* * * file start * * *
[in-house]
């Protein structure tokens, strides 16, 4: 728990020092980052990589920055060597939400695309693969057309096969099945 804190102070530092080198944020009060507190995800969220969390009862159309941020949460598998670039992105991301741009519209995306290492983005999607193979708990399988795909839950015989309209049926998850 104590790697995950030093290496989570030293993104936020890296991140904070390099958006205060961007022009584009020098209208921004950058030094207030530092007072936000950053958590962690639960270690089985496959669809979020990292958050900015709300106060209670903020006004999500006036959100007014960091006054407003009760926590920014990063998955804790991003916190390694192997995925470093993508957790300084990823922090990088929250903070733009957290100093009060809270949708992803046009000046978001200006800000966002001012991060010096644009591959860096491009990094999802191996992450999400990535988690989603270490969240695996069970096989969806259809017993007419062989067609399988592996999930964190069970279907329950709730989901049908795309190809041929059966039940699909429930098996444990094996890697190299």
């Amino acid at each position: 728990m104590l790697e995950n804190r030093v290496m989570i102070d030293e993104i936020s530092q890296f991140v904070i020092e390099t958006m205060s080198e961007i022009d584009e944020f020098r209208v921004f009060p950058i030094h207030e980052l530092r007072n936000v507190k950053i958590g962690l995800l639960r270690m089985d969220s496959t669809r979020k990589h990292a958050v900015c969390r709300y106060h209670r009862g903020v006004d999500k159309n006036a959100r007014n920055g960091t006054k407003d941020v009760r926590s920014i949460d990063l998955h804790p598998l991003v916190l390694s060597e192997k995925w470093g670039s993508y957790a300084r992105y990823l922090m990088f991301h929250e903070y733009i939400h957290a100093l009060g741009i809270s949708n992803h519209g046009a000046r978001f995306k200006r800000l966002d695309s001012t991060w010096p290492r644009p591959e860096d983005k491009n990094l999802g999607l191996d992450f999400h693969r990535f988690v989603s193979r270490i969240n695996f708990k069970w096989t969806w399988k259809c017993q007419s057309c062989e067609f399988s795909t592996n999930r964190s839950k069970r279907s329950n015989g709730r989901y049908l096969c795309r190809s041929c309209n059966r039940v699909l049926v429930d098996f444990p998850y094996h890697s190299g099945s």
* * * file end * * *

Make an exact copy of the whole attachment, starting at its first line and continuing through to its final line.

[in-house]
């Protein structure tokens, strides 16, 4: 728990020092980052990589920055060597939400695309693969057309096969099945 804190102070530092080198944020009060507190995800969220969390009862159309941020949460598998670039992105991301741009519209995306290492983005999607193979708990399988795909839950015989309209049926998850 104590790697995950030093290496989570030293993104936020890296991140904070390099958006205060961007022009584009020098209208921004950058030094207030530092007072936000950053958590962690639960270690089985496959669809979020990292958050900015709300106060209670903020006004999500006036959100007014960091006054407003009760926590920014990063998955804790991003916190390694192997995925470093993508957790300084990823922090990088929250903070733009957290100093009060809270949708992803046009000046978001200006800000966002001012991060010096644009591959860096491009990094999802191996992450999400990535988690989603270490969240695996069970096989969806259809017993007419062989067609399988592996999930964190069970279907329950709730989901049908795309190809041929059966039940699909429930098996444990094996890697190299």
């Amino acid at each position: 728990m104590l790697e995950n804190r030093v290496m989570i102070d030293e993104i936020s530092q890296f991140v904070i020092e390099t958006m205060s080198e961007i022009d584009e944020f020098r209208v921004f009060p950058i030094h207030e980052l530092r007072n936000v507190k950053i958590g962690l995800l639960r270690m089985d969220s496959t669809r979020k990589h990292a958050v900015c969390r709300y106060h209670r009862g903020v006004d999500k159309n006036a959100r007014n920055g960091t006054k407003d941020v009760r926590s920014i949460d990063l998955h804790p598998l991003v916190l390694s060597e192997k995925w470093g670039s993508y957790a300084r992105y990823l922090m990088f991301h929250e903070y733009i939400h957290a100093l009060g741009i809270s949708n992803h519209g046009a000046r978001f995306k200006r800000l966002d695309s001012t991060w010096p290492r644009p591959e860096d983005k491009n990094l999802g999607l191996d992450f999400h693969r990535f988690v989603s193979r270490i969240n695996f708990k069970w096989t969806w399988k259809c017993q007419s057309c062989e067609f399988s795909t592996n999930r964190s839950k069970r279907s329950n015989g709730r989901y049908l096969c795309r190809s041929c309209n059966r039940v699909l049926v429930d098996f444990p998850y094996h890697s190299g099945s």